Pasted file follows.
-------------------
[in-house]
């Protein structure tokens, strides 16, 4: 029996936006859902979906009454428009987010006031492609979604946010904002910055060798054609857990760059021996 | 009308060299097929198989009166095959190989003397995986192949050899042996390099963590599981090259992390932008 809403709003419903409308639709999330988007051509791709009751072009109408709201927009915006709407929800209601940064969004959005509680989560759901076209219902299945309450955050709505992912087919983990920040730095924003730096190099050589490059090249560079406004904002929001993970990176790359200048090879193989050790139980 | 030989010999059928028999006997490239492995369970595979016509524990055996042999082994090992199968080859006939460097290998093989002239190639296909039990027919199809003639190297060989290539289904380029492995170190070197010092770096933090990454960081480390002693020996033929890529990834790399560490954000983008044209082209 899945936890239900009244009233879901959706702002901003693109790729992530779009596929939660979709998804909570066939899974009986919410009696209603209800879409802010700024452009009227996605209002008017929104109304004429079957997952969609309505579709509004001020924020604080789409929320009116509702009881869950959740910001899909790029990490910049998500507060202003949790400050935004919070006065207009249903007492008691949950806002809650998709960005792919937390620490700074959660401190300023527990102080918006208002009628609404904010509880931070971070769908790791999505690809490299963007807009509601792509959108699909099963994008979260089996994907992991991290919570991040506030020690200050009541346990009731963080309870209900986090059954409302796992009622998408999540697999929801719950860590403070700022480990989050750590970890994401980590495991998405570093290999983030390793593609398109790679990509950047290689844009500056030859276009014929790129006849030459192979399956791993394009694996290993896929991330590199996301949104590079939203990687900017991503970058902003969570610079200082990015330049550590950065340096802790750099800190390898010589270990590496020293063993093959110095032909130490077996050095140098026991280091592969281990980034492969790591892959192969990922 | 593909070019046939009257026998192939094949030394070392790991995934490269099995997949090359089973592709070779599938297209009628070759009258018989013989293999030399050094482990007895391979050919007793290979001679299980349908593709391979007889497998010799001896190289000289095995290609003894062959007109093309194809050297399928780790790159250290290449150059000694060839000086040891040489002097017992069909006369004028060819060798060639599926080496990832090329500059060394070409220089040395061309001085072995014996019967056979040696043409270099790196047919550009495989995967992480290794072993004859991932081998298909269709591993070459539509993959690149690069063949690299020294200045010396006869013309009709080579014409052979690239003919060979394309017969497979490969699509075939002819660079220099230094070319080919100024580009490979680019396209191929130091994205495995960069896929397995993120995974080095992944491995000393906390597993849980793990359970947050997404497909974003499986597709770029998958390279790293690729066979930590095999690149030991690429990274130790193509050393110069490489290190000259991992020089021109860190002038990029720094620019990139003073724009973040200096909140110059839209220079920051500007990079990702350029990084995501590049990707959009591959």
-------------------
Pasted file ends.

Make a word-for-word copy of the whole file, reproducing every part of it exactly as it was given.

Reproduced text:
[in-house]
């Protein structure tokens, strides 16, 4: 029996936006859902979906009454428009987010006031492609979604946010904002910055060798054609857990760059021996 | 009308060299097929198989009166095959190989003397995986192949050899042996390099963590599981090259992390932008 809403709003419903409308639709999330988007051509791709009751072009109408709201927009915006709407929800209601940064969004959005509680989560759901076209219902299945309450955050709505992912087919983990920040730095924003730096190099050589490059090249560079406004904002929001993970990176790359200048090879193989050790139980 | 030989010999059928028999006997490239492995369970595979016509524990055996042999082994090992199968080859006939460097290998093989002239190639296909039990027919199809003639190297060989290539289904380029492995170190070197010092770096933090990454960081480390002693020996033929890529990834790399560490954000983008044209082209 899945936890239900009244009233879901959706702002901003693109790729992530779009596929939660979709998804909570066939899974009986919410009696209603209800879409802010700024452009009227996605209002008017929104109304004429079957997952969609309505579709509004001020924020604080789409929320009116509702009881869950959740910001899909790029990490910049998500507060202003949790400050935004919070006065207009249903007492008691949950806002809650998709960005792919937390620490700074959660401190300023527990102080918006208002009628609404904010509880931070971070769908790791999505690809490299963007807009509601792509959108699909099963994008979260089996994907992991991290919570991040506030020690200050009541346990009731963080309870209900986090059954409302796992009622998408999540697999929801719950860590403070700022480990989050750590970890994401980590495991998405570093290999983030390793593609398109790679990509950047290689844009500056030859276009014929790129006849030459192979399956791993394009694996290993896929991330590199996301949104590079939203990687900017991503970058902003969570610079200082990015330049550590950065340096802790750099800190390898010589270990590496020293063993093959110095032909130490077996050095140098026991280091592969281990980034492969790591892959192969990922 | 593909070019046939009257026998192939094949030394070392790991995934490269099995997949090359089973592709070779599938297209009628070759009258018989013989293999030399050094482990007895391979050919007793290979001679299980349908593709391979007889497998010799001896190289000289095995290609003894062959007109093309194809050297399928780790790159250290290449150059000694060839000086040891040489002097017992069909006369004028060819060798060639599926080496990832090329500059060394070409220089040395061309001085072995014996019967056979040696043409270099790196047919550009495989995967992480290794072993004859991932081998298909269709591993070459539509993959690149690069063949690299020294200045010396006869013309009709080579014409052979690239003919060979394309017969497979490969699509075939002819660079220099230094070319080919100024580009490979680019396209191929130091994205495995960069896929397995993120995974080095992944491995000393906390597993849980793990359970947050997404497909974003499986597709770029998958390279790293690729066979930590095999690149030991690429990274130790193509050393110069490489290190000259991992020089021109860190002038990029720094620019990139003073724009973040200096909140110059839209220079920051500007990079990702350029990084995501590049990707959009591959």